The Market Today

Tumbling Tech Shares Keep 2018’s Story of Resurgent Market Volatility Intact

by Craig Dismuke, Dudley Carter


Economy Expands 2.9% in 4Q, Raising the Bar for 1Q Growth:  In its final revision, 4Q GDP was reported to have grown at 2.9%, up from 2.7% in its initial revision and 2.5% in its first estimate.  Personal Consumption was revised up from a stellar 3.8% to 4.0%.  Business investment was also revised slightly higher but residential investment (housing) was marked lower.  Also adding to the better growth number, inventory accumulation was revised up from $8.0 billion to $15.6 billion.  While this was a very positive quarter for the consumer and a decent quarter for inventory growth, both categories now have even higher hurdles to cross in 1Q to be accretive to overall growth.


In bad news for the 1Q18 GDP report, the February Advanced Goods Trade Balance data showed a larger-than-expected deficit.  The January goods trade deficit was also revised higher.  On the flip side, retail inventories grew 0.4% in February, another positive month, while wholesale inventories outpaced expectations rising 1.1% for the month.


Housing Indicators Point to Fractionally Better Sales Activity:  Mortgage applications for the week ending March 23 rose 4.8% on a 7.3% jump in refi apps and a 3.1% increase in purchase apps.  On a 4-week trailing average basis, removing some of the week-over-week noise, refi apps remain very low while purchase apps have rebounded a bit over the past few weeks.  All told, purchase apps remain fractionally encouraging, pointing approximately 5% YoY growth in new and existing home sales.  At 9:00 a.m. CT, the February Pending Home Sales report is expected to show a 2.0% MoM increase.



Yesterday – Good Day for Investors Short Curve Steepness or Tech Stocks: Treasury yields declined steadily Tuesday as another stock sell-off helped medium and longer maturities reach their lowest yield levels in more than a month. This week’s global stock rally ended in U.S. trading as tech shares rolled over and ruined the day for the major equities indexes. The Nasdaq sank almost 3% as the S&P dropped just over 1.7% and the Dow faltered 1.4%. In addition to tech weakness, financial companies lost nearly 2% of their value as Treasury yields tumbled through recent trading ranges and several measures of curve steepness slipped to their lowest levels in some time. The 10-year yield dropped 7.7 bps to 2.78%, below the 2.80% level considered a solid yield-support level, through its 50-day moving average, and to its lowest level since February 5. The 5-year yield fell 7.3 bps to 2.57%, its lowest since February 13. The 2-year yield slipped a smaller 3.6 bps to 2.27%. With the short end of the curve less changed, the spread between 2s and 30s fell to 76 bps, a new low since October 2007. Between 2s and 10s, the curve flattened to just over 50 bps, almost matching its lowest level of the cycle. The extra yield of 5-year debt compared with 2-year debt dropped to 30 bps and ended just shy of its lowest level since 2007.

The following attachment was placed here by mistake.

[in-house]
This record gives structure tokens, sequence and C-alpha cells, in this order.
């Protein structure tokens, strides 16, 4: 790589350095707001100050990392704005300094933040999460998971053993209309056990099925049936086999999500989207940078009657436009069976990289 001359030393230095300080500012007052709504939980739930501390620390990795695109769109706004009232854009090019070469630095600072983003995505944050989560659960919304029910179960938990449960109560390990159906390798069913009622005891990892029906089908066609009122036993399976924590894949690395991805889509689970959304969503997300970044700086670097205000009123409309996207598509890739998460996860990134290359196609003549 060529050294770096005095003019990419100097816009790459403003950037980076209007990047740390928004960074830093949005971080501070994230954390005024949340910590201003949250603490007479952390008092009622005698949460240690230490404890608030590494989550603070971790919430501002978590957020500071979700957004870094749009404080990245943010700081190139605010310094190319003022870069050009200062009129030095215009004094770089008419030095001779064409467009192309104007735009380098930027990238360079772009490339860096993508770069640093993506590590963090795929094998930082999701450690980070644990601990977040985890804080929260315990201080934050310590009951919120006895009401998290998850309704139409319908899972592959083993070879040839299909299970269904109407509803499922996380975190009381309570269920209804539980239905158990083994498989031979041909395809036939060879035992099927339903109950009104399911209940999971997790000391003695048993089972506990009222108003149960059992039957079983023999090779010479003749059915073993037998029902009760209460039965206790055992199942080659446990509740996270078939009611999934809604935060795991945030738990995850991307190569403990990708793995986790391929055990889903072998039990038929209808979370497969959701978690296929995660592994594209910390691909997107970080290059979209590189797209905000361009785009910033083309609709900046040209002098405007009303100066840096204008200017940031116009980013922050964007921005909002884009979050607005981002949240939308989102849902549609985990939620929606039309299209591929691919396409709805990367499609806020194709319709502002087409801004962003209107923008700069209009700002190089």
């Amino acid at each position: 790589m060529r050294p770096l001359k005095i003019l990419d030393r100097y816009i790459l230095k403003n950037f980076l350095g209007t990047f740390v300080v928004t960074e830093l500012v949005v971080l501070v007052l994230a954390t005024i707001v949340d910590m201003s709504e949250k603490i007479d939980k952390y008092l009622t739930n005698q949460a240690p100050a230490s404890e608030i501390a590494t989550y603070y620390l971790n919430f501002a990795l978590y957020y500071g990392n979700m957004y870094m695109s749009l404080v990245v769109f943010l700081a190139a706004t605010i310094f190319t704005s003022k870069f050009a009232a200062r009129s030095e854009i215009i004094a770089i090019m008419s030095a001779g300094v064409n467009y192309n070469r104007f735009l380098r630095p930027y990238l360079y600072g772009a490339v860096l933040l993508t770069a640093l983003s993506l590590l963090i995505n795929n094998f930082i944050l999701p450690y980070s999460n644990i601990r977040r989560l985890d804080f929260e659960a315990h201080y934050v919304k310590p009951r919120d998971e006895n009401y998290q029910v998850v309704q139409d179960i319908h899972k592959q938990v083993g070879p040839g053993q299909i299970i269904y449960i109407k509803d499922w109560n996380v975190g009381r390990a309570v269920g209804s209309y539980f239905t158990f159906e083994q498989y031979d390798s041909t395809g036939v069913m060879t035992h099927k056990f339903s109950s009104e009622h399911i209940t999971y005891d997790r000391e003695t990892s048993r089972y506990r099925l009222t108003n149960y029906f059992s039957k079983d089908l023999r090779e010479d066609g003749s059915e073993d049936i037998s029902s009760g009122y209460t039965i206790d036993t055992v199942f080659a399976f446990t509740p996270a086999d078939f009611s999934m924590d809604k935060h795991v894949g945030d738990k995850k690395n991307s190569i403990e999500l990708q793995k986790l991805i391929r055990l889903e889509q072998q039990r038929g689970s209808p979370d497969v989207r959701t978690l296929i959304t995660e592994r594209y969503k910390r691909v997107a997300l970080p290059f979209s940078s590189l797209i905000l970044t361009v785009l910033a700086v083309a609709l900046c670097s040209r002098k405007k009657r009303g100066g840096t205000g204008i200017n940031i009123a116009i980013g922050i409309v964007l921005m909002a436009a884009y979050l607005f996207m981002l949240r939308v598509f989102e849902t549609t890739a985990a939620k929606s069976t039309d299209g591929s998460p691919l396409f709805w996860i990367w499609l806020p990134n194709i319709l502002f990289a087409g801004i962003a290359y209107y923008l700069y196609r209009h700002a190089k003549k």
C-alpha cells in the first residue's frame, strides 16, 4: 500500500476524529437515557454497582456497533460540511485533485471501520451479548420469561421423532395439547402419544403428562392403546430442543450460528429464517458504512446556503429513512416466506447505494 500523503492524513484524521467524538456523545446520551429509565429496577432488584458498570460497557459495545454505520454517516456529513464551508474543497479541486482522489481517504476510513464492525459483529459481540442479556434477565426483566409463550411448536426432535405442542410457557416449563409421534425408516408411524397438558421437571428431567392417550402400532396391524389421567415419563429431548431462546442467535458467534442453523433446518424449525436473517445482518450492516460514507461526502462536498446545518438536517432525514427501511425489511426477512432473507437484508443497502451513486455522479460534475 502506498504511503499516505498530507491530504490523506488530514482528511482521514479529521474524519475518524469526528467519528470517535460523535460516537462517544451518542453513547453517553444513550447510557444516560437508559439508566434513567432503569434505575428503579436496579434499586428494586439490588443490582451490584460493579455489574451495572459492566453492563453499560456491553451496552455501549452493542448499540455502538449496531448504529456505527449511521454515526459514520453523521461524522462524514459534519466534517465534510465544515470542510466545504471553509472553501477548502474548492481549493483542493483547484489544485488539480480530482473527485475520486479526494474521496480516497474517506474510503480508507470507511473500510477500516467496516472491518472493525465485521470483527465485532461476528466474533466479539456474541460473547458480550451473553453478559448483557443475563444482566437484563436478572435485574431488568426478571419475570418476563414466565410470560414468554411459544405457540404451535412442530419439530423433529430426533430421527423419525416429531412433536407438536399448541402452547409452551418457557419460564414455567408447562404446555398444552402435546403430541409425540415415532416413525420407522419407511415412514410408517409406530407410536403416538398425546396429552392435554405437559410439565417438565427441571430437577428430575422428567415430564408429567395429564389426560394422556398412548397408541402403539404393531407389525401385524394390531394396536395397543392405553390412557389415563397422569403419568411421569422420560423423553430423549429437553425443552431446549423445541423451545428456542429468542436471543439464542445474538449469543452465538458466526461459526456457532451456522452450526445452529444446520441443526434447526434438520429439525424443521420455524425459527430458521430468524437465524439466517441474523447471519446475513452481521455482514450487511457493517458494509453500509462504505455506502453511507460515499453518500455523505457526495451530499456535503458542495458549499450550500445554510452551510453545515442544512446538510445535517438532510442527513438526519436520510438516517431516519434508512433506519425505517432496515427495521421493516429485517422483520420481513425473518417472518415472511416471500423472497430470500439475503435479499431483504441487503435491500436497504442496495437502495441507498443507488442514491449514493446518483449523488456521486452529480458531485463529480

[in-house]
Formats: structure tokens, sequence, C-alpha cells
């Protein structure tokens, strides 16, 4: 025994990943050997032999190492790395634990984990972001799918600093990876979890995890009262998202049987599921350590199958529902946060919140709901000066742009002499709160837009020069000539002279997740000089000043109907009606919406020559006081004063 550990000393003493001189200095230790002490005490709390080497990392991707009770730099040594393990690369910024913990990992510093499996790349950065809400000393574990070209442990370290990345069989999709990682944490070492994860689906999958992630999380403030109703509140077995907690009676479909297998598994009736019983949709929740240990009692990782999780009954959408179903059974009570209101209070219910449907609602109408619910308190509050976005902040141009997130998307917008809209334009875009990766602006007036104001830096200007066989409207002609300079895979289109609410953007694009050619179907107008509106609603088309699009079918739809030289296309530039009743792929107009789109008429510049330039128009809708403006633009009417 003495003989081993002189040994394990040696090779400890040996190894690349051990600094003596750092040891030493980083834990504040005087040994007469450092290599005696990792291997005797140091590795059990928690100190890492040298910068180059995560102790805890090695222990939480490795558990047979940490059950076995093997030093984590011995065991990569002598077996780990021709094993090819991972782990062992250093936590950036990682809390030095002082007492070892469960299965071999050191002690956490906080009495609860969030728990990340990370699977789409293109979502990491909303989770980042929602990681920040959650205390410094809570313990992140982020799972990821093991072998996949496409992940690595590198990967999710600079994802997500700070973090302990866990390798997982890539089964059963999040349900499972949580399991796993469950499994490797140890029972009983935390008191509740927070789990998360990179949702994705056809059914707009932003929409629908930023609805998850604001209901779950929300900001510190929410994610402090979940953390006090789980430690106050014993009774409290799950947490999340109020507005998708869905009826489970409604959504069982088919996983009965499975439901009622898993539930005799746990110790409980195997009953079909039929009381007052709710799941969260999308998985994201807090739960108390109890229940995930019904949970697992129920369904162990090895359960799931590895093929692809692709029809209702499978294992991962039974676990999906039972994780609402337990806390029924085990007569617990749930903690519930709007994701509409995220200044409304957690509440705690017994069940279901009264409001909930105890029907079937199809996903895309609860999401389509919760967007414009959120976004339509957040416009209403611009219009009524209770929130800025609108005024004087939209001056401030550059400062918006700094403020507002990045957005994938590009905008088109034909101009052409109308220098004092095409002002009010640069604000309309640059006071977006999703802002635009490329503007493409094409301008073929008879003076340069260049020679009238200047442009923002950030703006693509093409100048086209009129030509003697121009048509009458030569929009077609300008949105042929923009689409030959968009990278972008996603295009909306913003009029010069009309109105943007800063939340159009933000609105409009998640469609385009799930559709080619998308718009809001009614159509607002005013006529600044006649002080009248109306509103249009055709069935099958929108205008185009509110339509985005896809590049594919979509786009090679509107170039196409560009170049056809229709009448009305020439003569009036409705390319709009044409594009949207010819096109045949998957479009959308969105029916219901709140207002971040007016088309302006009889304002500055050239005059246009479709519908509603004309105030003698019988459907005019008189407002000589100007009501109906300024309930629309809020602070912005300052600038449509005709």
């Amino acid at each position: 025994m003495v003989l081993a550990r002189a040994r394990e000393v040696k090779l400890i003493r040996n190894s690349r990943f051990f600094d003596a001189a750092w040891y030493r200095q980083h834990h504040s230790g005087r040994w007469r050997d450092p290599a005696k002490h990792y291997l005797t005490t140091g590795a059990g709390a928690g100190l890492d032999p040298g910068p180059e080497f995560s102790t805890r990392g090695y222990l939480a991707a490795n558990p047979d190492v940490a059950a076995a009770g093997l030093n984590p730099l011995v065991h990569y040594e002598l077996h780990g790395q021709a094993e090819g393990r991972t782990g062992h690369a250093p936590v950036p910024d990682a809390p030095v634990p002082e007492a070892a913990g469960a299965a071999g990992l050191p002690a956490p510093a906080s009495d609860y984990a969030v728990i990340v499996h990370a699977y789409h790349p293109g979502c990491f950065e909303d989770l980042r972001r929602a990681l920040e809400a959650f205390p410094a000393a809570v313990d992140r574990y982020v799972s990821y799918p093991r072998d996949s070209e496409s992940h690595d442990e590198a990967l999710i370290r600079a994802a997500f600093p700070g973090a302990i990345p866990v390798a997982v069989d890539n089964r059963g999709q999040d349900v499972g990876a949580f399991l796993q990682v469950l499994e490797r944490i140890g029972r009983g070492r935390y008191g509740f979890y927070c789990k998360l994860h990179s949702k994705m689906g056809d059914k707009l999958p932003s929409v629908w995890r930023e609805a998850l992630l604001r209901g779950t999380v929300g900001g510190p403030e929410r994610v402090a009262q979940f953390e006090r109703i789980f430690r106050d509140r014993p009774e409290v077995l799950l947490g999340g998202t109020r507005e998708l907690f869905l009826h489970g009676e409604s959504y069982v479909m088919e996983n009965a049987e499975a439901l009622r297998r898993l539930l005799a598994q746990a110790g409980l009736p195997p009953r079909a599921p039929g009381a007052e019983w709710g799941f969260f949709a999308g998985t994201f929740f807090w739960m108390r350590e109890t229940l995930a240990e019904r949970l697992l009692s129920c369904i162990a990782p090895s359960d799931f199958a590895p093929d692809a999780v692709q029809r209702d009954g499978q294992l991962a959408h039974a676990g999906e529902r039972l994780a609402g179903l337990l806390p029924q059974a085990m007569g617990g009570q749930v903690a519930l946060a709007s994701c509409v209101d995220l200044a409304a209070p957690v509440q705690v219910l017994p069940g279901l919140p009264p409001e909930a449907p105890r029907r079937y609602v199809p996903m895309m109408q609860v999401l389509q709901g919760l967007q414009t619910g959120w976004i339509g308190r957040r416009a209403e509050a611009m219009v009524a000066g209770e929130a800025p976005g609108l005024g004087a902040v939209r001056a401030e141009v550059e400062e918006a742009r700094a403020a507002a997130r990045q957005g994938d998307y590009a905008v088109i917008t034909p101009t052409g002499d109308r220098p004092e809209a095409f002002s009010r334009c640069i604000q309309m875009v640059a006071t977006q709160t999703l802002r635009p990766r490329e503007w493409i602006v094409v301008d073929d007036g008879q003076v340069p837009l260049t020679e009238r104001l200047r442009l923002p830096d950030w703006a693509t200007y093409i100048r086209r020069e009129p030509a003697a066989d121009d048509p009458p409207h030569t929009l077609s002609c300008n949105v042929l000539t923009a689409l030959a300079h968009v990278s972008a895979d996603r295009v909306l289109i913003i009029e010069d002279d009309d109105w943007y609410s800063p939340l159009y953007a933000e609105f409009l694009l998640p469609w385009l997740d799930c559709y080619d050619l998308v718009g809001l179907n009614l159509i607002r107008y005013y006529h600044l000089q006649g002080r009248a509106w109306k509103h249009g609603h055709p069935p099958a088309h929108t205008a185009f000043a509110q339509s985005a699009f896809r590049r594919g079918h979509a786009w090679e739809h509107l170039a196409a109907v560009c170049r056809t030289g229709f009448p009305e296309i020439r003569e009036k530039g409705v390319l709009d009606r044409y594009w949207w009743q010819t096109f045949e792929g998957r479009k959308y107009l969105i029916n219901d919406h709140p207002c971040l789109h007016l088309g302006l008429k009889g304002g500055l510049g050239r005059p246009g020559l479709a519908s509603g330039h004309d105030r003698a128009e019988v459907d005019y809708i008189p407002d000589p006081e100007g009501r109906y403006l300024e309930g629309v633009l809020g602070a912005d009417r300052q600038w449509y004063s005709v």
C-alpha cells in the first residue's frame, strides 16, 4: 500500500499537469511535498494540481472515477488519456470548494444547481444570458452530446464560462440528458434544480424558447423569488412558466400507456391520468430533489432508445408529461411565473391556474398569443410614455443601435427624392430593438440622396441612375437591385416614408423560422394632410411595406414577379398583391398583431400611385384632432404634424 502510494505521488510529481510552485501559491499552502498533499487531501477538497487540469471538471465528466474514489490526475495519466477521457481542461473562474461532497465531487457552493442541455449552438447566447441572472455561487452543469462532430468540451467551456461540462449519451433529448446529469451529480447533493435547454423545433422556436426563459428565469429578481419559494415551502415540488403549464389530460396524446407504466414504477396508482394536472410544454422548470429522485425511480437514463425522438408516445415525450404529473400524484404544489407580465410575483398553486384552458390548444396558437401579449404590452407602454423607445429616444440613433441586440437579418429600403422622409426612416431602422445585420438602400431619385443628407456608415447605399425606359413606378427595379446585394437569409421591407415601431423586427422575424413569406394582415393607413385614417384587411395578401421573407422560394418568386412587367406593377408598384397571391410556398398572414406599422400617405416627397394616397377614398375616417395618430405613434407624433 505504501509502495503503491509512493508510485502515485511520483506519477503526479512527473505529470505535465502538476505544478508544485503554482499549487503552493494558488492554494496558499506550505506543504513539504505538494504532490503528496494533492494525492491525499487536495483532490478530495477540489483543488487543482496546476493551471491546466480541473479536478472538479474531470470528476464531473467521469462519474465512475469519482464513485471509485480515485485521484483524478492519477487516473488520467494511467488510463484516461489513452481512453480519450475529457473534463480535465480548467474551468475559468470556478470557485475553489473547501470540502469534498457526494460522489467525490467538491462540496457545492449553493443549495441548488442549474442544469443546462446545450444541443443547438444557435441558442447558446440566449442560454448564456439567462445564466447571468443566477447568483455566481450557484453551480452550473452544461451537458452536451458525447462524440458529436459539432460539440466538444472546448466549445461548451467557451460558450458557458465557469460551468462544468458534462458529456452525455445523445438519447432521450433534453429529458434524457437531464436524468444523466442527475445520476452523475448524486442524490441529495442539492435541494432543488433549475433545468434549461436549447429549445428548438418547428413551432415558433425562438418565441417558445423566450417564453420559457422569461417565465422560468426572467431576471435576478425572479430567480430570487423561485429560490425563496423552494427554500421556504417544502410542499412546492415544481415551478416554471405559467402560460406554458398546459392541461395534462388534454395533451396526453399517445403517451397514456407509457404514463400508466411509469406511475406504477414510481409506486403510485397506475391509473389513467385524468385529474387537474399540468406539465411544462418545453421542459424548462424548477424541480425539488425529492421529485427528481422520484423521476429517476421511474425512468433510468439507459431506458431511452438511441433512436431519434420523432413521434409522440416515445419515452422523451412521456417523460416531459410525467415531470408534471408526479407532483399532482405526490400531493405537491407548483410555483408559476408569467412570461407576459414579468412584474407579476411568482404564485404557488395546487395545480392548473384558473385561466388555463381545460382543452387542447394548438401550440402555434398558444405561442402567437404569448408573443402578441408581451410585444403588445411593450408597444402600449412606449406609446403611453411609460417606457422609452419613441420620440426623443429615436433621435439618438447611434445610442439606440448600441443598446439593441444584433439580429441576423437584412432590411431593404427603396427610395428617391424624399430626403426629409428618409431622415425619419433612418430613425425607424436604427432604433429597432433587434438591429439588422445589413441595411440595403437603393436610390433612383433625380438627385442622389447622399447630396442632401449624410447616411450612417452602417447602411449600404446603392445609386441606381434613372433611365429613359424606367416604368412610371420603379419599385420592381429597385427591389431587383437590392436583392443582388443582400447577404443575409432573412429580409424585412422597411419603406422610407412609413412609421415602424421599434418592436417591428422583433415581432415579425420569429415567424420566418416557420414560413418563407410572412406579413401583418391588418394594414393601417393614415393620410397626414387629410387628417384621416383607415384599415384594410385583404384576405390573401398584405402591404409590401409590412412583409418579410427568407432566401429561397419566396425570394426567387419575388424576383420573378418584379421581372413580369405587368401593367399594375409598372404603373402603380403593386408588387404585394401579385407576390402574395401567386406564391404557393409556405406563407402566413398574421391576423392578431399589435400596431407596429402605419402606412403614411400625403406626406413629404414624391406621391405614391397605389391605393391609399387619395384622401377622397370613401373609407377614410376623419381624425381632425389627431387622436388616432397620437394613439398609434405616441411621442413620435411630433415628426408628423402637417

Overnight – Tech Weakness Carries Over Into Asia and Europe While U.S. Futures Show Possible Recovery for Other Sectors: Yesterday’s breakdown in U.S. tech names has taken its toll on equity indexes in Asia and Europe but Treasurys have shown a hesitancy to push too far away from yesterday’s closing levels. The MSCI Asia Pacific Index fell 1.3% and the Stoxx Europe was down 0.1% after recovering from its worst tick that had pushed the index down 1.3% earlier in the session. Technology companies were the biggest drag on both. The Stoxx Europe 600 began to recover after U.S. equity futures turned up and moved to their overnight highs. Ahead of this morning’s GDP report, futures contracts on the Dow and S&P 500 were up more than 0.2% while tech remained weaker, down just over 0.2%. Treasury yields made another steep slide as European equities stumbled early but had pared those declines ahead of U.S. trading. The short end of the curve was hardly changed while the 10-year yield had dipped 1.3 bps to remain below 2.80% and its 50-day moving average.



Consumers Remain Confident But Details Moderate a Touch: Consumer confidence cooled unexpectedly in March after reaching a 17-year high the month before as the current assessment and future expectations both eased. Even after the decline, however, confidence remains at its third strongest level since 2000. The current assessment index declined after the share of respondents reporting business conditions as bad grew more than those who saw them as good. But the current labor market remained a non-issue. A diffusion index tracking the excess of those who believe jobs are plentiful over those who believe they’re hard to get rose to 25%, its strongest mark since May 2001. Business conditions were also expected to be weaker over the next half year and responses on the labor market were less rosy. Fewer consumers also reported that they expected to buy an automobile, home, or major appliance during the next six months. And the retail stock bulls reeled back in their expectations, with the share expecting stock prices to increase over the next year tumbling to its lowest level since the U.S. election.

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